Navigating the Supplement Industry

As the wellness industry continues to grow, the supplement sections in health food stores seem to be taking up more and more shelf space. Are these supplements actually beneficial? And if so, how do you begin to navigate the decision of which supplements are best for you?

Supplement Quality Matters

Did you know that not all supplements actually contain what is listed on the label? Because supplements are considered food products, manufacturers are not required to prove that they are safe or effective. The ingredients in the products are not always in the quantity listed and might not be in the product at all. There are also counterfeit products on the market that are mislabeled as reputable brands. These are often sold through third-party vendors on websites like Amazon. Additionally, supplements can contain contaminants including metals, toxins, pesticides, and pharmaceuticals. To ensure that your product contains what’s on the label and is free of harmful ingredients, check the manufacturer’s website to see if the product is third-party tested, and purchase from a reputable company, not just a well-known brand.

The Dose Is Important

Some supplements come with such low doses of the desired ingredients that they will likely have no impact. It’s important to be aware of the therapeutic dose, or the amount of the substance required to have the desired effect, so that you can determine if the product will be effective and how much you will need to take to see a change. Research studies are a great tool for determining what the therapeutic dose of a supplement is.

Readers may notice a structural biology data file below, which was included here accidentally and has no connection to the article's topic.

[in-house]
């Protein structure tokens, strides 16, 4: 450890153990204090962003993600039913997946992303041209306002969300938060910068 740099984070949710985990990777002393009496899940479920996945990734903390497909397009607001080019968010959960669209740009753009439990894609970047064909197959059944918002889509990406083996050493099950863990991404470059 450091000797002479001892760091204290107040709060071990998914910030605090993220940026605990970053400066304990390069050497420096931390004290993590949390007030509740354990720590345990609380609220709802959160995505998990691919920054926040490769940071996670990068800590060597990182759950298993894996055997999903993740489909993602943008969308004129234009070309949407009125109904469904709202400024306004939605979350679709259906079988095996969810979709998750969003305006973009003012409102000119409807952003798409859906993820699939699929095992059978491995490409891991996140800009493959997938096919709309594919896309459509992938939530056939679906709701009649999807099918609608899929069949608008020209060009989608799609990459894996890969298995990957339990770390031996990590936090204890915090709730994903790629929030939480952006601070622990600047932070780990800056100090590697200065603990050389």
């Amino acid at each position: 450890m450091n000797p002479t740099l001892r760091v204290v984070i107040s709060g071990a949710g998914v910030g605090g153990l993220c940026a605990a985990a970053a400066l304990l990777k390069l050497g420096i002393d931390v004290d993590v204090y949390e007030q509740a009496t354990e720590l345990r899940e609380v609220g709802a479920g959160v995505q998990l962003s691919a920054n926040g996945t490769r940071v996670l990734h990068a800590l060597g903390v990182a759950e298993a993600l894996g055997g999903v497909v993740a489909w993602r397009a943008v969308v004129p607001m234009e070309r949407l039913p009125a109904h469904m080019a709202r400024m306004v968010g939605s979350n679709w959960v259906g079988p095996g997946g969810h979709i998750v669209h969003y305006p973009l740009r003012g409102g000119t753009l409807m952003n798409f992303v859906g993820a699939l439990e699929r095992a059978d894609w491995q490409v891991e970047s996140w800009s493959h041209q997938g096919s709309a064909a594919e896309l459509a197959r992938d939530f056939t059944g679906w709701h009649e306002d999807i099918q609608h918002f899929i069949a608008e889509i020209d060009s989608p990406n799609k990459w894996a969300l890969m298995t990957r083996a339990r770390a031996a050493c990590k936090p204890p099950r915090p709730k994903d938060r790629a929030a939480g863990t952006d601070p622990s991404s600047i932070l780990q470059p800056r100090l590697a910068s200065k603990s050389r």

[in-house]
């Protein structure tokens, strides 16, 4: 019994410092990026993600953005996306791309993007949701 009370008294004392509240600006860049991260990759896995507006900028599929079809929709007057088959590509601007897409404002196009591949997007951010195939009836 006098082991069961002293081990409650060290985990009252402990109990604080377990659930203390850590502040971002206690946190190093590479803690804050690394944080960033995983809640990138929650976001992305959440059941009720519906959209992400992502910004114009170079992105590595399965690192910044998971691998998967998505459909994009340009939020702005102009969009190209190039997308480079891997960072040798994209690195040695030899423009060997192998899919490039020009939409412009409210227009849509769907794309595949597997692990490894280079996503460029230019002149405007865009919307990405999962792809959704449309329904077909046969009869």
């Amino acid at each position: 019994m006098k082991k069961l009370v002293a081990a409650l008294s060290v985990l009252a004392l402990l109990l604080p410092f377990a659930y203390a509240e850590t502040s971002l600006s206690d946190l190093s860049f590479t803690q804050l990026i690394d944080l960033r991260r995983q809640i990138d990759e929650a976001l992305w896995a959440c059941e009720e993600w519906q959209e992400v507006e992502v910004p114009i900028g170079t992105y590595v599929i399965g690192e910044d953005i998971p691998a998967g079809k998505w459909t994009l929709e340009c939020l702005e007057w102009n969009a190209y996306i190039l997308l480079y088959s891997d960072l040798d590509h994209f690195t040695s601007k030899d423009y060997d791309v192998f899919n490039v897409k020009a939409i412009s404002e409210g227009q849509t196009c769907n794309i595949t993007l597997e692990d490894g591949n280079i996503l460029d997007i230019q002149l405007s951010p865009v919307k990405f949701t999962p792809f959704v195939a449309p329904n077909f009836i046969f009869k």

Supplements Can Have Side Effects

Many people prefer to use natural supplements rather than pharmaceuticals because they believe them to be completely safe. While supplements typically have fewer side effects than pharmaceutical medications, you should still use caution when taking a product that is new to you and do your research on potential side effects and interactions if you are self-prescribing. Even common supplements that are typically considered safe can cause side effects, like magnesium and Vitamin C causing diarrhea if you take too much. Supplements also have the potential of interacting with other medications you take, natural or otherwise. For example, a common herbal supplement used to treat depression, St. John’s Wort, can reduce the effectiveness of blood thinners, antibiotics, and birth control pills.

Individualize Your Healthcare

Just like all other aspects of health care, not all supplements are right for all people. If you have questions about which supplements are right for you, talk to your healthcare provider or schedule an appointment at BNHC.


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Denham, B. E. (2021). Dietary supplements in the USA: Problematic trends. Public Health Nutrition, 24(9), 2771–2775.